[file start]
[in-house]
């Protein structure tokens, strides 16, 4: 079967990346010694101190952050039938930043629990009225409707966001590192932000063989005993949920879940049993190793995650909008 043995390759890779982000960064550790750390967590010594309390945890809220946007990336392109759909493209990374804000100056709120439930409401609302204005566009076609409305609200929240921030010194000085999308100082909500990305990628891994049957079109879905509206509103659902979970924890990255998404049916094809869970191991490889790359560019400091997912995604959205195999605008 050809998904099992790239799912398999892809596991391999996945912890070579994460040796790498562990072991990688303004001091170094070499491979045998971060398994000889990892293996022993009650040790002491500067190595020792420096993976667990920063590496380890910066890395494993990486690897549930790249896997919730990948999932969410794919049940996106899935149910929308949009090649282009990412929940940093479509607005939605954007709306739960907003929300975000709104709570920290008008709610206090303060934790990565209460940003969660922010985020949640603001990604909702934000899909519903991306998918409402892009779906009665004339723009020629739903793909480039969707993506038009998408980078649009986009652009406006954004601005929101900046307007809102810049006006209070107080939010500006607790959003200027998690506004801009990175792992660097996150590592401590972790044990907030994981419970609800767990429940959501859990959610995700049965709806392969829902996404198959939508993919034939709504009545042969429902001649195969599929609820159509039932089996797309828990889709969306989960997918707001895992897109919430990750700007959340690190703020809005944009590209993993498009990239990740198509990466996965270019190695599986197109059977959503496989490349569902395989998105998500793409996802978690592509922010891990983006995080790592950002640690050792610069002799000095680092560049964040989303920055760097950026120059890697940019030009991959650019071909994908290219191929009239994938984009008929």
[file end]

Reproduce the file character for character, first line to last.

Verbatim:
[in-house]
């Protein structure tokens, strides 16, 4: 079967990346010694101190952050039938930043629990009225409707966001590192932000063989005993949920879940049993190793995650909008 043995390759890779982000960064550790750390967590010594309390945890809220946007990336392109759909493209990374804000100056709120439930409401609302204005566009076609409305609200929240921030010194000085999308100082909500990305990628891994049957079109879905509206509103659902979970924890990255998404049916094809869970191991490889790359560019400091997912995604959205195999605008 050809998904099992790239799912398999892809596991391999996945912890070579994460040796790498562990072991990688303004001091170094070499491979045998971060398994000889990892293996022993009650040790002491500067190595020792420096993976667990920063590496380890910066890395494993990486690897549930790249896997919730990948999932969410794919049940996106899935149910929308949009090649282009990412929940940093479509607005939605954007709306739960907003929300975000709104709570920290008008709610206090303060934790990565209460940003969660922010985020949640603001990604909702934000899909519903991306998918409402892009779906009665004339723009020629739903793909480039969707993506038009998408980078649009986009652009406006954004601005929101900046307007809102810049006006209070107080939010500006607790959003200027998690506004801009990175792992660097996150590592401590972790044990907030994981419970609800767990429940959501859990959610995700049965709806392969829902996404198959939508993919034939709504009545042969429902001649195969599929609820159509039932089996797309828990889709969306989960997918707001895992897109919430990750700007959340690190703020809005944009590209993993498009990239990740198509990466996965270019190695599986197109059977959503496989490349569902395989998105998500793409996802978690592509922010891990983006995080790592950002640690050792610069002799000095680092560049964040989303920055760097950026120059890697940019030009991959650019071909994908290219191929009239994938984009008929």